Opening the black box: Machine learning for Next-Level Animal Science

This project aims to uncover general principles of learning in neural networks that can be tested in biological systems by behavioural experiments as well as structural brain analyses. Yet, the work will also allow to gain a better understanding of deep learning itself, which might lead to further bio-inspired development of artificial intelligence with a broad range of applications, and lead to greater explicability of neural networks.

Deep learning of artificial neural networks (ANNs) is currently revolutionizing many aspects of our society from self-driving cars to computer-generated art and even complex conversations. While originally inspired by the brain, ANNs have independently evolved driven by technical applications and differ from their biological analogue in many structural as well as functional characteristics. For example, biological neural networks are generally more versatile and not constrained to only one specific task. This project aims to understand these differences and explores the relationship between structure and function to gain a better mechanistic understanding of brains and ANNs alike – both are still merely a black box today.

By carrying out numerical experiments with simple ANNs, the project investigates to what extent certain properties of the brain can be reproduced in-silico and which ingredients might be missing. Although ANNs are a crude approximation of the brain, they share important functional similarities - an objective function, a network architecture and a learning rule. This conceptual approach using ANNs as minimal brain models does not attempt to accurately simulate a biological brain. Instead, it aims to reveal general, yet biologically relevant principles about the biophysics of learning. The project currently focusses on three aspects: multitask learning, neurogenesis, and network sparsity.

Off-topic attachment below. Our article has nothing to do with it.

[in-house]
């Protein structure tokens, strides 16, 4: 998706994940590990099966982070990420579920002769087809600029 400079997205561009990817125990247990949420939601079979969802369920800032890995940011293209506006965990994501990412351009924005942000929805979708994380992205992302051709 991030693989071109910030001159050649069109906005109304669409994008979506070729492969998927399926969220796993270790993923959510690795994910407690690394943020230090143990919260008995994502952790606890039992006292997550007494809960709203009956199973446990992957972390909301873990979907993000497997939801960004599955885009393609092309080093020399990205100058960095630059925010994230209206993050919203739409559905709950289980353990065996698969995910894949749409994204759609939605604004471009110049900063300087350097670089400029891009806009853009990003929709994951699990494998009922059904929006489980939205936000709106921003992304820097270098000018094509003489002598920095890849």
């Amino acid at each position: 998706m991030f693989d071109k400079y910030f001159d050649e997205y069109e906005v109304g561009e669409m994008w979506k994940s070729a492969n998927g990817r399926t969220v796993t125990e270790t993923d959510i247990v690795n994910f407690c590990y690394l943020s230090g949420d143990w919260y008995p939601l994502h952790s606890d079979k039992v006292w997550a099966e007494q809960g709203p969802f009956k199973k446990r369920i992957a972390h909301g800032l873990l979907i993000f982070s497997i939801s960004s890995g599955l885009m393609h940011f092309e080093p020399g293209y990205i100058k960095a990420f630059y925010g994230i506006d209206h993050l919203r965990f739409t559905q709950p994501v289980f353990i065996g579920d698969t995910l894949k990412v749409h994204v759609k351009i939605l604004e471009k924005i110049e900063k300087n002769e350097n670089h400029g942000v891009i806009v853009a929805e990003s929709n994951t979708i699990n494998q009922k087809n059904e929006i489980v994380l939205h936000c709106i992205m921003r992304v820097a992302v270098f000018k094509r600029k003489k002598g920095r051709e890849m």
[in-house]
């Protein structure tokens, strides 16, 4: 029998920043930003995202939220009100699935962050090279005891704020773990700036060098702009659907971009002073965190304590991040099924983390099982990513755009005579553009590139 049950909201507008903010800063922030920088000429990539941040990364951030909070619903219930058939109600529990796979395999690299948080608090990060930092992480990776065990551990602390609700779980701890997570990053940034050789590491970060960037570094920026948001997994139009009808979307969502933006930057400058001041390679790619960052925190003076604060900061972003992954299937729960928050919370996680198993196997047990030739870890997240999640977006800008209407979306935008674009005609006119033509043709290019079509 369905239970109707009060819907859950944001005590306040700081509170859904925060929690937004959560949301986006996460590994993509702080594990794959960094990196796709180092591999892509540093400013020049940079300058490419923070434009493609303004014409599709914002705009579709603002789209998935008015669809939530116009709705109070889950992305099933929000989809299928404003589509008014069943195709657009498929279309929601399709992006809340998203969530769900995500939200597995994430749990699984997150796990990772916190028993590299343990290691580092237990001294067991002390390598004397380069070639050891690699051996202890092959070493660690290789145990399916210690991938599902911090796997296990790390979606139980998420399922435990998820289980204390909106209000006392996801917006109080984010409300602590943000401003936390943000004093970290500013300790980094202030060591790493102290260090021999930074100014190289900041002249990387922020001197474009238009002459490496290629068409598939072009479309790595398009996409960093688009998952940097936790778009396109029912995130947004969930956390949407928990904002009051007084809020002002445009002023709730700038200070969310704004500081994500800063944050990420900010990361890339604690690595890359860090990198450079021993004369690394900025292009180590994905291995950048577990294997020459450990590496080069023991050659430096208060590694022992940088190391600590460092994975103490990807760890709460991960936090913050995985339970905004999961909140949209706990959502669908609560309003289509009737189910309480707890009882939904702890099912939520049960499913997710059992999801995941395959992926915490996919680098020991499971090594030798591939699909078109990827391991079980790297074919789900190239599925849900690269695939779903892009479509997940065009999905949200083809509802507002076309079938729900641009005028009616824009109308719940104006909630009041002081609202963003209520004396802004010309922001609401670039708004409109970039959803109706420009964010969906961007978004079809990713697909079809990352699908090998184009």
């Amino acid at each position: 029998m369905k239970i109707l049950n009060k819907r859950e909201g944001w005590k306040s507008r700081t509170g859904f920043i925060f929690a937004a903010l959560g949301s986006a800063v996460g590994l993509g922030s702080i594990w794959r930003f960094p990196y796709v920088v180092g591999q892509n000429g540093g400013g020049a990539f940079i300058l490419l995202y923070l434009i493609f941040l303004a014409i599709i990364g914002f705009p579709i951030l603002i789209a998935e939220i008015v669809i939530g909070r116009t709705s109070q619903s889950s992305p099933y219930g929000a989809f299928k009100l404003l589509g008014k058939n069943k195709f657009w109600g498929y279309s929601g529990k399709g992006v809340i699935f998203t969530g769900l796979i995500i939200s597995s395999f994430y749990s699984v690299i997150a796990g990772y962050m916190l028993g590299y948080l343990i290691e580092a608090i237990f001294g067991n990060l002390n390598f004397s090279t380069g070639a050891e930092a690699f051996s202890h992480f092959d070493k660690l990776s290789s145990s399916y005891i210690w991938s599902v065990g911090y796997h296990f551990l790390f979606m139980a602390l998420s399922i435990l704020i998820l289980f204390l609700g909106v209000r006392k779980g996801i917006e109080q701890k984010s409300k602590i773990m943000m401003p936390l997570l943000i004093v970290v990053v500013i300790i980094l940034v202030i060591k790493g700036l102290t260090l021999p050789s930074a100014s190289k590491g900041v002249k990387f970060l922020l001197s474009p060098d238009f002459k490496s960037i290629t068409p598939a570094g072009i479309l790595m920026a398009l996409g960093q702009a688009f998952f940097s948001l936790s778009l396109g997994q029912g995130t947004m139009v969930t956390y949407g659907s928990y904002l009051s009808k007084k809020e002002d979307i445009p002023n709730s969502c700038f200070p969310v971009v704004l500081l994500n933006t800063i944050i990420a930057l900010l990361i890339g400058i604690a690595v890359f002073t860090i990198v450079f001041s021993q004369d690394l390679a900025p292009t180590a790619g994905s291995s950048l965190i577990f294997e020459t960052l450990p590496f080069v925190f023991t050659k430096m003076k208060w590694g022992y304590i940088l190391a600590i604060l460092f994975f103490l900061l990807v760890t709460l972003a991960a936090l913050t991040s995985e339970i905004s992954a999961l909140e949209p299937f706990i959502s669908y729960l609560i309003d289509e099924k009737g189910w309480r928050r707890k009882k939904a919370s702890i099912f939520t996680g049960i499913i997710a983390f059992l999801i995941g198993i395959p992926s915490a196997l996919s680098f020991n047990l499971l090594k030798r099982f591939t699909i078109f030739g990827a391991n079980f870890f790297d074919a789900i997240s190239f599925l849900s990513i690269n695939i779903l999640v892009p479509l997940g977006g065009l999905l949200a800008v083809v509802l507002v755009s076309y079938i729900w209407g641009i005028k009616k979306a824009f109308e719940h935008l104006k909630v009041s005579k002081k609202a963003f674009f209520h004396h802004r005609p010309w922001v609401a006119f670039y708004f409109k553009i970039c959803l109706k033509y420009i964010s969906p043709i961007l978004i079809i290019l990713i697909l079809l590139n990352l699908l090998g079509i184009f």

Typically, ANNs are trained to perform a single task and learning further tasks generates conflicts. Learning a new task might overwrite a previously acquired one, which is known as catastrophic forgetting. In striking contrast, even the simplest animal can learn multiple tasks. The researchers find that repetitively alternating between tasks during learning can allow the network to accommodate multiple tasks. Interestingly, such multi-task learning generates an emergent partitioning of the network, where different sub-tasks are stored in different nodes.

Biological brains process information and learn new tasks while their neural networks are changing, both in size and topology. How does the addition of new nodes during training affect network stability and learning efficiency? The researchers assess the performance of growing networks by numerical experiments as well as analytical approaches. They find that the addition of nodes during training can stabilise the network, allowing for an increased learning rate.

While many ANNs are densely connected such that any node from one layer can be linked to any node from another layer, biological neural networks might be rather sparsely connected. Sparsely connected networks can be computationally more efficient but how to best train them and how to impose sparsity is still poorly understood. The researchers identify several transitions in network performance as a function of sparsity.

Progress (August 2023)

Using numerical experiments, the researchers have revealed multiple interesting features of multi-task learning, neurogenesis and network sparsity as described above. They are currently developing analytical frameworks to explain the underlying mechanisms and compile a story for a manuscript as well as a documentation for other groups to use their tools.